NPR

tUne-yArDs – NPR Music Tiny Desk Concert


Tune-Yards (stylized as tUnE-yArDs) is the music project of New England native Merrill Garbus. Garbus’s music draws from an eclectic variety of sources and utilizes elements such as loop pedals, ukulele, vocals, and lo-fi percussion, in addition to electric bass played by Nate Brenner. Tune-Yards’ 2011 album Whokill was ranked the number one album of that year in The Village Voice’s annual Pazz and Jop critic’s poll.

Garbus was born in 1979 and was raised in New York City and in New Canaan, Connecticut. She attended Smith College. She was a puppeteer for the Sandglass Theater in Vermont and lived in Montreal where she played ukulele in the band Sister Suvi with guitarist Patrick Gregoire and drummer Nico Dann. Merrill’s sister Ruth Garbus is also a musician who has played solo and in the band Happy Birthday. After releasing her first Tune-Yards album in 2008, she moved to Oakland, California, where her partner in Tune-Yards, Nate Brenner, also lives.

The first Tune-Yards album, Bird-Brains (stylized as BiRd-BrAiNs) was originally self-released by Garbus on recycled cassette tape. It was recorded using only a handheld voice recorder. A limited edition vinyl was released in June 2009, via the Portland-based imprint Marriage Records. In July 2009, it was announced that Tune-Yards had signed to 4AD, and a limited edition pressing of Bird-Brains was released on August 17, 2009. A full worldwide release followed on November 16, 2009 (and November 17 in North America). The autumn 2009 pressing was remastered at Abbey Road Studios by Christian Wright, and includes two new bonus tracks: “Want Me To” and “Real Live Flesh.”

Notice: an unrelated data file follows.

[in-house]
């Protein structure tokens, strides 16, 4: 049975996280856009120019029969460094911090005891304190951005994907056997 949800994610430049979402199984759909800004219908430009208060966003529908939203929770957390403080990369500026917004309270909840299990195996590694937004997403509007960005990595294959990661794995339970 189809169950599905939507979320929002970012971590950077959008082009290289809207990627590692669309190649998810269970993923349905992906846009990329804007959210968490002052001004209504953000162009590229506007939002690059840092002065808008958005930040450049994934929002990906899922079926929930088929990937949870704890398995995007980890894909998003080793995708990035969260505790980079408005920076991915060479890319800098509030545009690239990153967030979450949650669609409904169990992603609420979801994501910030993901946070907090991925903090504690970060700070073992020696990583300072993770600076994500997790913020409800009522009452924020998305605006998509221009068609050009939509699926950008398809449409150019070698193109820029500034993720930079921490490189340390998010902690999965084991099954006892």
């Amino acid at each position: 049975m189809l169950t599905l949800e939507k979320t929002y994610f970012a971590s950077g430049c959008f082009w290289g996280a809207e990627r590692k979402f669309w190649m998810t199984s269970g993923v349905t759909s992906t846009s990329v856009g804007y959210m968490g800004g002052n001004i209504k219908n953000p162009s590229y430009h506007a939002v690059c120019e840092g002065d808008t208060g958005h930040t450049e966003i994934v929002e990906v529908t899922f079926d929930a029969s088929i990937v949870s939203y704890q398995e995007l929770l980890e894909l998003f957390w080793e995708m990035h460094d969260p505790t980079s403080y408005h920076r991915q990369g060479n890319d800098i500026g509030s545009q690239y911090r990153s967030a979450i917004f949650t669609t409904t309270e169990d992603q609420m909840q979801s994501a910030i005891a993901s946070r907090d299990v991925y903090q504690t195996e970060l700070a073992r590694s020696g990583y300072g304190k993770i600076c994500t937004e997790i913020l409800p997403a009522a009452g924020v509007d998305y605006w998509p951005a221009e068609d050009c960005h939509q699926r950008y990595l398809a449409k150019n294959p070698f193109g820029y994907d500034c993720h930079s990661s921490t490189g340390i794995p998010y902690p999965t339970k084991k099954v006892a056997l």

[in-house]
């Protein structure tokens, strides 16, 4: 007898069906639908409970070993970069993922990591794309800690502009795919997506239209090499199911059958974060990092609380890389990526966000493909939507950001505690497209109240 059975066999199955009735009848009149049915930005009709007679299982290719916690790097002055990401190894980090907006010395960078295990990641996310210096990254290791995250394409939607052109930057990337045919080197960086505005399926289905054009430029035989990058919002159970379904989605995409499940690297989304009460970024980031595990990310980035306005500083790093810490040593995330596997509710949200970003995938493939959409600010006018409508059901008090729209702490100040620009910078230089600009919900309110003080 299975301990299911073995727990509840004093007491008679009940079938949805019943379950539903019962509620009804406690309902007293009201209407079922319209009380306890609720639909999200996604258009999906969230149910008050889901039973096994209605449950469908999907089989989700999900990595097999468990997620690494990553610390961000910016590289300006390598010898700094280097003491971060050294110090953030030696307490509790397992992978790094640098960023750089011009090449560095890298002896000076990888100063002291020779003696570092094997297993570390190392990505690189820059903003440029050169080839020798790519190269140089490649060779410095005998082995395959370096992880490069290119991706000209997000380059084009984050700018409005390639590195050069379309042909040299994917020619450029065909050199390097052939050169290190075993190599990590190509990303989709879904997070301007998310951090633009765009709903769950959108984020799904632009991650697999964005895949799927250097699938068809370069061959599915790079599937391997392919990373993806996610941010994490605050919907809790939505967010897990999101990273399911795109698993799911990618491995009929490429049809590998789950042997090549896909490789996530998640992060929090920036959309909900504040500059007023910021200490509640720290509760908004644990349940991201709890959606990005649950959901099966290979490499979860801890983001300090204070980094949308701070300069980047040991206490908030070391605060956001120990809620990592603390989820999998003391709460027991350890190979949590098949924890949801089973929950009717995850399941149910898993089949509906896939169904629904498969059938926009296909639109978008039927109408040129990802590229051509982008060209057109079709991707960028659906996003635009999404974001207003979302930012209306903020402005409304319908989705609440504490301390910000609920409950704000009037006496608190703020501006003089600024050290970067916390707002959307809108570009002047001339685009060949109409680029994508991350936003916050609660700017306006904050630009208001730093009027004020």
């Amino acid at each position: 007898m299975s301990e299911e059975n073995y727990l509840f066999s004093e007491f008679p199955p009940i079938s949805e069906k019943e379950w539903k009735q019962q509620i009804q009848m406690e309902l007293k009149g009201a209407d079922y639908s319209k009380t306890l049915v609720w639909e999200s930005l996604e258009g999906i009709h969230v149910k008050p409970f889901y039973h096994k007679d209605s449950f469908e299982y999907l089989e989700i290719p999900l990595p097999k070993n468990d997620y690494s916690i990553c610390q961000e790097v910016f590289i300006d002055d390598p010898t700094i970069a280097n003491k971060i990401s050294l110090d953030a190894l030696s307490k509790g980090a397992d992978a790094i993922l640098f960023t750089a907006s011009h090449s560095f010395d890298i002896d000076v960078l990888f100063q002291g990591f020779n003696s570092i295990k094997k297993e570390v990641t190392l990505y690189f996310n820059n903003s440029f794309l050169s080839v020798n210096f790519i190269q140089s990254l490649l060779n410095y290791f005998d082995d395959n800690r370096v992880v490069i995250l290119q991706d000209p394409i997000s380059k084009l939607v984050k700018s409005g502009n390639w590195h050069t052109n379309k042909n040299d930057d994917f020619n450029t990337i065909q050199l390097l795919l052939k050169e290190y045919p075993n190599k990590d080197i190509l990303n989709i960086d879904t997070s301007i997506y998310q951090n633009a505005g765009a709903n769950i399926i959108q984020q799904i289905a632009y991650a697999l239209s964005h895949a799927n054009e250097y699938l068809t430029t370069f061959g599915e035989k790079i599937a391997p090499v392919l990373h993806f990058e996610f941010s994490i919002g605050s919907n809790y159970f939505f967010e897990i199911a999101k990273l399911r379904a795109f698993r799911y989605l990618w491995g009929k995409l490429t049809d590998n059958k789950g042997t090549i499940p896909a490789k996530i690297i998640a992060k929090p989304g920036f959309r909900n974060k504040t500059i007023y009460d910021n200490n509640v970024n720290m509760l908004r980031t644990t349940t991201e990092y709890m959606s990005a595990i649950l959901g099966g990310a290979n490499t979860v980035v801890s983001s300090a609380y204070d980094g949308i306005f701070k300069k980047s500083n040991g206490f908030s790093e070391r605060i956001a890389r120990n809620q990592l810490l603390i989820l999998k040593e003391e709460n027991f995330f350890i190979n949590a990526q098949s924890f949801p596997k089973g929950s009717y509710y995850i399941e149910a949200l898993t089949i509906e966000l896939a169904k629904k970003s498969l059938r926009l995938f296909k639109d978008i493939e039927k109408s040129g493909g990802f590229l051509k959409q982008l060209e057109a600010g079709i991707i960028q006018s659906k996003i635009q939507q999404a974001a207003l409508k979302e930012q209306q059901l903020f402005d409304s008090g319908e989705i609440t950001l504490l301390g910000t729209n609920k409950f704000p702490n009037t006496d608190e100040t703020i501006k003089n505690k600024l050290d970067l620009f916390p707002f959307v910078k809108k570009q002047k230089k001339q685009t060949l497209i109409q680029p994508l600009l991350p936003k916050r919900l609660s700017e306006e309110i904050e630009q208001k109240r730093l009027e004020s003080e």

A second album, Whokill (stylized as w h o k i l l), was released on April 19, 2011. A single from it, “Bizness”, came out in February 2011. It was produced by Garbus and engineered by Eli Crews at New, Improved Studios in Oakland, California. Applying the live approach to Garbus’ studio work for the first time, Garbus works with bass player Nate Brenner, who co-wrote some of the album’s songs. Comparing the act to Sonic Youth, Frontier Psychiatrist said, “if Bird-Brains was Garbus’ Evol, a record bursting with musical ideas that attempted to subvert the notion of song, who kill is Garbus’ Sister, a record that embraces the traditional pop song as a vehicle to convey those ideas.” The album as well as singles “Bizness” and “Gangsta” received mention on many top 2011 album and song lists, including Time, Rolling Stone, Spin, and the New York Times. In early 2012, the Village Voice’s annual “Pazz and Jop” poll of critics named Whokill the No. 1 album of 2011. The song “Fiya” is featured on a 2010 commercial for the Blackberry Torch, while the song “Gangsta” has been used in the television shows Orange Is the New Black, Weeds and The Good Wife and the song “Bizness” was used in Season 3 of Transparent.